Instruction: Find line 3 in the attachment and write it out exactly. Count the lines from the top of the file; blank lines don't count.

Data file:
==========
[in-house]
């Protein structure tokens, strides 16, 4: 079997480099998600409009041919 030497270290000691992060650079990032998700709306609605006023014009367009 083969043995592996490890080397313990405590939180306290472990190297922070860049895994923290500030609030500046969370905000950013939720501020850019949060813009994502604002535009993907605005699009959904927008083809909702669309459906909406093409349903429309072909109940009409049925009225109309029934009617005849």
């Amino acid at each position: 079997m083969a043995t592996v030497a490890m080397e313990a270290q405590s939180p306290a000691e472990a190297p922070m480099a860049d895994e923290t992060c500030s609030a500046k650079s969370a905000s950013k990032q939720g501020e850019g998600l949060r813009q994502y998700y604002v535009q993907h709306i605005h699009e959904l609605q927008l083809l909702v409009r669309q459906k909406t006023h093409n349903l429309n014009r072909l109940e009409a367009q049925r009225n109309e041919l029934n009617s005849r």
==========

């Amino acid at each position: 079997m083969a043995t592996v030497a490890m080397e313990a270290q405590s939180p306290a000691e472990a190297p922070m480099a860049d895994e923290t992060c500030s609030a500046k650079s969370a905000s950013k990032q939720g501020e850019g998600l949060r813009q994502y998700y604002v535009q993907h709306i605005h699009e959904l609605q927008l083809l909702v409009r669309q459906k909406t006023h093409n349903l429309n014009r072909l109940e009409a367009q049925r009225n109309e041919l029934n009617s005849r």